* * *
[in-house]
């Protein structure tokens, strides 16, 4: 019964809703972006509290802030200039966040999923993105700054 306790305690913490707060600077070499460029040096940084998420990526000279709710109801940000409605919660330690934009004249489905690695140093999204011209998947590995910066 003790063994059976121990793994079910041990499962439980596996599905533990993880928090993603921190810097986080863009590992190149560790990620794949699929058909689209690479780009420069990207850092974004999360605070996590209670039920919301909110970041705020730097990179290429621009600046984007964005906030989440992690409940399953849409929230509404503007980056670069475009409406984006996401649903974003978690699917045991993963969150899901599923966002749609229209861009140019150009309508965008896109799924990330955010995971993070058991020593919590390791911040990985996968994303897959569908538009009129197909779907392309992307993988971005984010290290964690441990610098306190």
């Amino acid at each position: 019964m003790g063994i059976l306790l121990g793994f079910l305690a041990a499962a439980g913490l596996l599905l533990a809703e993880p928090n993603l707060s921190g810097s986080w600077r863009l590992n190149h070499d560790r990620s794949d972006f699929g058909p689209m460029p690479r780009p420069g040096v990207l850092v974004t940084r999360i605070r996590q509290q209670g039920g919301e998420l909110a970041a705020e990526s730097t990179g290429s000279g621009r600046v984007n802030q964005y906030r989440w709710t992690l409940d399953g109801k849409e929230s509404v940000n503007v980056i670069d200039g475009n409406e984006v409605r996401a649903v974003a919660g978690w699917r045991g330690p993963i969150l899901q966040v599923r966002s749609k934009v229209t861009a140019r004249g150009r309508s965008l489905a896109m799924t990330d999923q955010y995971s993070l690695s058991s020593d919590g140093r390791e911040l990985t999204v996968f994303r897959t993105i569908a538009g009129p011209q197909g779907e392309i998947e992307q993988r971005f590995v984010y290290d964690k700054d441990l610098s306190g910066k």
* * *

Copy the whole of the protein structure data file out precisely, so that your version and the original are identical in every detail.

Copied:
[in-house]
């Protein structure tokens, strides 16, 4: 019964809703972006509290802030200039966040999923993105700054 306790305690913490707060600077070499460029040096940084998420990526000279709710109801940000409605919660330690934009004249489905690695140093999204011209998947590995910066 003790063994059976121990793994079910041990499962439980596996599905533990993880928090993603921190810097986080863009590992190149560790990620794949699929058909689209690479780009420069990207850092974004999360605070996590209670039920919301909110970041705020730097990179290429621009600046984007964005906030989440992690409940399953849409929230509404503007980056670069475009409406984006996401649903974003978690699917045991993963969150899901599923966002749609229209861009140019150009309508965008896109799924990330955010995971993070058991020593919590390791911040990985996968994303897959569908538009009129197909779907392309992307993988971005984010290290964690441990610098306190």
């Amino acid at each position: 019964m003790g063994i059976l306790l121990g793994f079910l305690a041990a499962a439980g913490l596996l599905l533990a809703e993880p928090n993603l707060s921190g810097s986080w600077r863009l590992n190149h070499d560790r990620s794949d972006f699929g058909p689209m460029p690479r780009p420069g040096v990207l850092v974004t940084r999360i605070r996590q509290q209670g039920g919301e998420l909110a970041a705020e990526s730097t990179g290429s000279g621009r600046v984007n802030q964005y906030r989440w709710t992690l409940d399953g109801k849409e929230s509404v940000n503007v980056i670069d200039g475009n409406e984006v409605r996401a649903v974003a919660g978690w699917r045991g330690p993963i969150l899901q966040v599923r966002s749609k934009v229209t861009a140019r004249g150009r309508s965008l489905a896109m799924t990330d999923q955010y995971s993070l690695s058991s020593d919590g140093r390791e911040l990985t999204v996968f994303r897959t993105i569908a538009g009129p011209q197909g779907e392309i998947e992307q993988r971005f590995v984010y290290d964690k700054d441990l610098s306190g910066k």